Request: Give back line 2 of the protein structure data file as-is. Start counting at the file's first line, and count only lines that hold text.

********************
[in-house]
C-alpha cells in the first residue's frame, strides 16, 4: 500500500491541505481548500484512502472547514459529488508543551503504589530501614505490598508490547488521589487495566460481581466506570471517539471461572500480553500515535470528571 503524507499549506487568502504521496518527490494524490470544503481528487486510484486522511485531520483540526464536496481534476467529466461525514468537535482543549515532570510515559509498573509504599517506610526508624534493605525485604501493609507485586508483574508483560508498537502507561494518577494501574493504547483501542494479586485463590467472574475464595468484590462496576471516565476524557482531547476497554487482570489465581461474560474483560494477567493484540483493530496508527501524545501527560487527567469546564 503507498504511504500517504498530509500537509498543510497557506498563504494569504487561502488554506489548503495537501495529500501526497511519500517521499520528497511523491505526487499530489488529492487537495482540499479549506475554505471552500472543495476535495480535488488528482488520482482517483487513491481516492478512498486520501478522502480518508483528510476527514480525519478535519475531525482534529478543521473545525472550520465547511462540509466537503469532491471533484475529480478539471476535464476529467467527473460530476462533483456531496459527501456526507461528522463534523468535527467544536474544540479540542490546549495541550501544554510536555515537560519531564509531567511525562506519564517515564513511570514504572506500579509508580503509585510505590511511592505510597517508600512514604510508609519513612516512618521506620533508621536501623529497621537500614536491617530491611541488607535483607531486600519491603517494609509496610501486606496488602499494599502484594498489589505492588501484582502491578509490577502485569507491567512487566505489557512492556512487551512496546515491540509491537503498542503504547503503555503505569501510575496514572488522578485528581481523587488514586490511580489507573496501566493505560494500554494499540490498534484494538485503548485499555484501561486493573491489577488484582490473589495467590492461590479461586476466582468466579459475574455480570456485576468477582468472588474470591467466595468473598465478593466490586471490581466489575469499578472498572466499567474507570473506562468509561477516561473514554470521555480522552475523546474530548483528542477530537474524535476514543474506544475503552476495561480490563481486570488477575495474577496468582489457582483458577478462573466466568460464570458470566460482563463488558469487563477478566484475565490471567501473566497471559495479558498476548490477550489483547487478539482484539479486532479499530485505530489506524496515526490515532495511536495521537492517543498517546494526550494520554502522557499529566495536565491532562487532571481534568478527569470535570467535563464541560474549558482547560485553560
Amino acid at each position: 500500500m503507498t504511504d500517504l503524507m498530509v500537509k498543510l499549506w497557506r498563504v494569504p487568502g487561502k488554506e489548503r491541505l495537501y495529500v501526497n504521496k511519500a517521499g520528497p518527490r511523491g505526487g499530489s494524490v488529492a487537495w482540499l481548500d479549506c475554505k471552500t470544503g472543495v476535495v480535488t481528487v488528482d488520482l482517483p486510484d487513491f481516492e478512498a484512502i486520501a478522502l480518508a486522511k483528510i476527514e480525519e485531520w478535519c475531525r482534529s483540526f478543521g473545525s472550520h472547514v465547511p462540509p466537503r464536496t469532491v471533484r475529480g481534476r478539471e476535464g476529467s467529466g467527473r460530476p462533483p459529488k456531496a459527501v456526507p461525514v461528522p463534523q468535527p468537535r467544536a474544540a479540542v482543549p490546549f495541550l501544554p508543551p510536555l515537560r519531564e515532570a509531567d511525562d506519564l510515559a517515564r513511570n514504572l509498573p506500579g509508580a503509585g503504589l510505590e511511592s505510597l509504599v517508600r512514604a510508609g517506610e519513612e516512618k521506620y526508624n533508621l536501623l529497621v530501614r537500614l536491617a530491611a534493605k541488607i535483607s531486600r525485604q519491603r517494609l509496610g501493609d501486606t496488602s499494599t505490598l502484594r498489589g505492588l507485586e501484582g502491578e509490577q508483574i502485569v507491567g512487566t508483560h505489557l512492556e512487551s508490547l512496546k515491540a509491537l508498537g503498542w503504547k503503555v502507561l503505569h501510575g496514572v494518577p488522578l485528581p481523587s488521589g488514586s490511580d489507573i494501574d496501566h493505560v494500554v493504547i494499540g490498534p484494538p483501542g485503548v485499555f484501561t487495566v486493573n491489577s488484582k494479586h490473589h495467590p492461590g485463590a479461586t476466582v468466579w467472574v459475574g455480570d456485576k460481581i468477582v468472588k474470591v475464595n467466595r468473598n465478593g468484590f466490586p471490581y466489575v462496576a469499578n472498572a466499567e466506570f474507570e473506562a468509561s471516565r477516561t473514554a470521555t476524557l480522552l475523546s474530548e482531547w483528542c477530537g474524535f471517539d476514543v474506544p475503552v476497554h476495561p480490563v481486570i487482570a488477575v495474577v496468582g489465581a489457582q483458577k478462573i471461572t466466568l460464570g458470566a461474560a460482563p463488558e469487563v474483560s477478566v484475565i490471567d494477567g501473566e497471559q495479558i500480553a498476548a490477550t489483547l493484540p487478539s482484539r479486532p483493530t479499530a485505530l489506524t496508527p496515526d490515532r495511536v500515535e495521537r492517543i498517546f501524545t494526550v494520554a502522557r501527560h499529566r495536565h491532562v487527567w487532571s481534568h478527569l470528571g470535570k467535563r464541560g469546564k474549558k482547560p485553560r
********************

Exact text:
C-alpha cells in the first residue's frame, strides 16, 4: 500500500491541505481548500484512502472547514459529488508543551503504589530501614505490598508490547488521589487495566460481581466506570471517539471461572500480553500515535470528571 503524507499549506487568502504521496518527490494524490470544503481528487486510484486522511485531520483540526464536496481534476467529466461525514468537535482543549515532570510515559509498573509504599517506610526508624534493605525485604501493609507485586508483574508483560508498537502507561494518577494501574493504547483501542494479586485463590467472574475464595468484590462496576471516565476524557482531547476497554487482570489465581461474560474483560494477567493484540483493530496508527501524545501527560487527567469546564 503507498504511504500517504498530509500537509498543510497557506498563504494569504487561502488554506489548503495537501495529500501526497511519500517521499520528497511523491505526487499530489488529492487537495482540499479549506475554505471552500472543495476535495480535488488528482488520482482517483487513491481516492478512498486520501478522502480518508483528510476527514480525519478535519475531525482534529478543521473545525472550520465547511462540509466537503469532491471533484475529480478539471476535464476529467467527473460530476462533483456531496459527501456526507461528522463534523468535527467544536474544540479540542490546549495541550501544554510536555515537560519531564509531567511525562506519564517515564513511570514504572506500579509508580503509585510505590511511592505510597517508600512514604510508609519513612516512618521506620533508621536501623529497621537500614536491617530491611541488607535483607531486600519491603517494609509496610501486606496488602499494599502484594498489589505492588501484582502491578509490577502485569507491567512487566505489557512492556512487551512496546515491540509491537503498542503504547503503555503505569501510575496514572488522578485528581481523587488514586490511580489507573496501566493505560494500554494499540490498534484494538485503548485499555484501561486493573491489577488484582490473589495467590492461590479461586476466582468466579459475574455480570456485576468477582468472588474470591467466595468473598465478593466490586471490581466489575469499578472498572466499567474507570473506562468509561477516561473514554470521555480522552475523546474530548483528542477530537474524535476514543474506544475503552476495561480490563481486570488477575495474577496468582489457582483458577478462573466466568460464570458470566460482563463488558469487563477478566484475565490471567501473566497471559495479558498476548490477550489483547487478539482484539479486532479499530485505530489506524496515526490515532495511536495521537492517543498517546494526550494520554502522557499529566495536565491532562487532571481534568478527569470535570467535563464541560474549558482547560485553560